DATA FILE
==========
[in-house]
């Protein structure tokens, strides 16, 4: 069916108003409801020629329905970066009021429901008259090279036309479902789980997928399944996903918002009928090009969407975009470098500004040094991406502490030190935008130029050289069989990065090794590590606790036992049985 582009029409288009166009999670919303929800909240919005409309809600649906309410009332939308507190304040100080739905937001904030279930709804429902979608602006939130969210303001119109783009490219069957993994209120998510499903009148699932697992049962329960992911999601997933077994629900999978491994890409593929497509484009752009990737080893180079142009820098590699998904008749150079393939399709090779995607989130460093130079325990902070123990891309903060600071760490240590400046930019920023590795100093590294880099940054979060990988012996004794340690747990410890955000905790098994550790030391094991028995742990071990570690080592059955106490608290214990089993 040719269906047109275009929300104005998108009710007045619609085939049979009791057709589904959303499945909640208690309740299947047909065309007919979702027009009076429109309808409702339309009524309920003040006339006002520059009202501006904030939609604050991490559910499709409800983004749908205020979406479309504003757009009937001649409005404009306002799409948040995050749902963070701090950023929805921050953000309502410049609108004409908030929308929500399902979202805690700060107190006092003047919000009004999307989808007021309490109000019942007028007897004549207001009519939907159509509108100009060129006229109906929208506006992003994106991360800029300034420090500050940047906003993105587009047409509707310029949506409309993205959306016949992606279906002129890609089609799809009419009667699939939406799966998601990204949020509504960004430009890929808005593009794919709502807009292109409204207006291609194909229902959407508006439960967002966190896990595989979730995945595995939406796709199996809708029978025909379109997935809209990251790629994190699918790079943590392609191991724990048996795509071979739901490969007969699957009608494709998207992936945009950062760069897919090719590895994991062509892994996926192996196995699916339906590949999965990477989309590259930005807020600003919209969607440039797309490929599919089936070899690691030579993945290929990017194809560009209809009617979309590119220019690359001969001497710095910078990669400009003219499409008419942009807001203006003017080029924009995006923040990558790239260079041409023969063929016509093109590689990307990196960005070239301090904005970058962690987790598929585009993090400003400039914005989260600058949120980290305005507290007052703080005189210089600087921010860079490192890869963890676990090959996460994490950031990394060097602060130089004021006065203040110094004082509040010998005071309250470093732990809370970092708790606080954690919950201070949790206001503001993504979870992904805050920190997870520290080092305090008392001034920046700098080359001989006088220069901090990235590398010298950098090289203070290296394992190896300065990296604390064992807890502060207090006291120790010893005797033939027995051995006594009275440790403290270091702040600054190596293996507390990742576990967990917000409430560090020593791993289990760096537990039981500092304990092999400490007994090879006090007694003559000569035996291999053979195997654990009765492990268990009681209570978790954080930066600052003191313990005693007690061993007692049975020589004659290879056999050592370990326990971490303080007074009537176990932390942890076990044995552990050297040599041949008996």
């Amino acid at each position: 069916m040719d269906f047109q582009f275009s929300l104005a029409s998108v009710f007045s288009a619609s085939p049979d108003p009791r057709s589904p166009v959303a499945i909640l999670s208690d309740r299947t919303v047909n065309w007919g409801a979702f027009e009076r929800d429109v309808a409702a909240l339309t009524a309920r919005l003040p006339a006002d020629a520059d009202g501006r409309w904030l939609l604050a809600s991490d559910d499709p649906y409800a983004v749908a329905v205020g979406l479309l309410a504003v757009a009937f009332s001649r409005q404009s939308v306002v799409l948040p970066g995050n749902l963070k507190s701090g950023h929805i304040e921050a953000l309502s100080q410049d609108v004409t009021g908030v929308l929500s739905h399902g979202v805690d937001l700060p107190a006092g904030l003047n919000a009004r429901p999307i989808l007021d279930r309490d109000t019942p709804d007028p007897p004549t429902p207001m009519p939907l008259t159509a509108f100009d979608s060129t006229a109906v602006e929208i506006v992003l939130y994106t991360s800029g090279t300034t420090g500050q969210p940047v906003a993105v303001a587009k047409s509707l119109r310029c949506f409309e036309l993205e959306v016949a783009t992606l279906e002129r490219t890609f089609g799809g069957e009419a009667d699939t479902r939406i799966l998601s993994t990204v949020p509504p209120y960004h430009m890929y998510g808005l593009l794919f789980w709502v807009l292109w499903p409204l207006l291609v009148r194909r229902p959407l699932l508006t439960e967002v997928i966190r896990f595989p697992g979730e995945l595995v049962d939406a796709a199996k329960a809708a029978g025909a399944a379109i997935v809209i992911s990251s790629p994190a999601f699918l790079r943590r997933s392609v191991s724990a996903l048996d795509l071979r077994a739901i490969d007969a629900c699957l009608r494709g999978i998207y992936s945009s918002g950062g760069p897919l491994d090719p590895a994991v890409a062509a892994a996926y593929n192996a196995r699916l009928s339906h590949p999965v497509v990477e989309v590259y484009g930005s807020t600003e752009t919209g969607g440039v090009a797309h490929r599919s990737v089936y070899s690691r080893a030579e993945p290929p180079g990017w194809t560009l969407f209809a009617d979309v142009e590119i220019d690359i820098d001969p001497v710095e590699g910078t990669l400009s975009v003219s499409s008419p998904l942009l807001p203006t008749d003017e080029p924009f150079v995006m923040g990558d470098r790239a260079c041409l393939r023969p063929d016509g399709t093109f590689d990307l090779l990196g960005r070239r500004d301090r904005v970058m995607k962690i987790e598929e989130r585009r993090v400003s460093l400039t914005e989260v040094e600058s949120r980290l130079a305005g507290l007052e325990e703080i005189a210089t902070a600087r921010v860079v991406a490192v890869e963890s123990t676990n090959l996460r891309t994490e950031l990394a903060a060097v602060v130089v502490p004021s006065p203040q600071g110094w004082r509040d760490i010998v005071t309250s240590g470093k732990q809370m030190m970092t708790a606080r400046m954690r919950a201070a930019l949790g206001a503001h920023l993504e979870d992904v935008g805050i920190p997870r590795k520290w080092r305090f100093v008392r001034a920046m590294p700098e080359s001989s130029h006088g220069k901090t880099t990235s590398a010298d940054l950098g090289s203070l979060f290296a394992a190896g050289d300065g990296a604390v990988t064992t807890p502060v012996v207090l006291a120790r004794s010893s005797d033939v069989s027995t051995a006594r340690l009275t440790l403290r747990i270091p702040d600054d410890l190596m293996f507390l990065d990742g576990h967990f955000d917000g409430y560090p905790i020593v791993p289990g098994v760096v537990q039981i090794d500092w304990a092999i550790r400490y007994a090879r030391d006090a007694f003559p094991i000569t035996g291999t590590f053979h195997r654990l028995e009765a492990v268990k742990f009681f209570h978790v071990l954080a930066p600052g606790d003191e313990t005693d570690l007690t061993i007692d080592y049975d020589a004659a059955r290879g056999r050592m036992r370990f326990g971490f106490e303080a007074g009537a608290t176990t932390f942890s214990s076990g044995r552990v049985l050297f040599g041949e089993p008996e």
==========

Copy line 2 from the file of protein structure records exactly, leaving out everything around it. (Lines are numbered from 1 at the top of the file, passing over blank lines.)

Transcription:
């Protein structure tokens, strides 16, 4: 069916108003409801020629329905970066009021429901008259090279036309479902789980997928399944996903918002009928090009969407975009470098500004040094991406502490030190935008130029050289069989990065090794590590606790036992049985 582009029409288009166009999670919303929800909240919005409309809600649906309410009332939308507190304040100080739905937001904030279930709804429902979608602006939130969210303001119109783009490219069957993994209120998510499903009148699932697992049962329960992911999601997933077994629900999978491994890409593929497509484009752009990737080893180079142009820098590699998904008749150079393939399709090779995607989130460093130079325990902070123990891309903060600071760490240590400046930019920023590795100093590294880099940054979060990988012996004794340690747990410890955000905790098994550790030391094991028995742990071990570690080592059955106490608290214990089993 040719269906047109275009929300104005998108009710007045619609085939049979009791057709589904959303499945909640208690309740299947047909065309007919979702027009009076429109309808409702339309009524309920003040006339006002520059009202501006904030939609604050991490559910499709409800983004749908205020979406479309504003757009009937001649409005404009306002799409948040995050749902963070701090950023929805921050953000309502410049609108004409908030929308929500399902979202805690700060107190006092003047919000009004999307989808007021309490109000019942007028007897004549207001009519939907159509509108100009060129006229109906929208506006992003994106991360800029300034420090500050940047906003993105587009047409509707310029949506409309993205959306016949992606279906002129890609089609799809009419009667699939939406799966998601990204949020509504960004430009890929808005593009794919709502807009292109409204207006291609194909229902959407508006439960967002966190896990595989979730995945595995939406796709199996809708029978025909379109997935809209990251790629994190699918790079943590392609191991724990048996795509071979739901490969007969699957009608494709998207992936945009950062760069897919090719590895994991062509892994996926192996196995699916339906590949999965990477989309590259930005807020600003919209969607440039797309490929599919089936070899690691030579993945290929990017194809560009209809009617979309590119220019690359001969001497710095910078990669400009003219499409008419942009807001203006003017080029924009995006923040990558790239260079041409023969063929016509093109590689990307990196960005070239301090904005970058962690987790598929585009993090400003400039914005989260600058949120980290305005507290007052703080005189210089600087921010860079490192890869963890676990090959996460994490950031990394060097602060130089004021006065203040110094004082509040010998005071309250470093732990809370970092708790606080954690919950201070949790206001503001993504979870992904805050920190997870520290080092305090008392001034920046700098080359001989006088220069901090990235590398010298950098090289203070290296394992190896300065990296604390064992807890502060207090006291120790010893005797033939027995051995006594009275440790403290270091702040600054190596293996507390990742576990967990917000409430560090020593791993289990760096537990039981500092304990092999400490007994090879006090007694003559000569035996291999053979195997654990009765492990268990009681209570978790954080930066600052003191313990005693007690061993007692049975020589004659290879056999050592370990326990971490303080007074009537176990932390942890076990044995552990050297040599041949008996």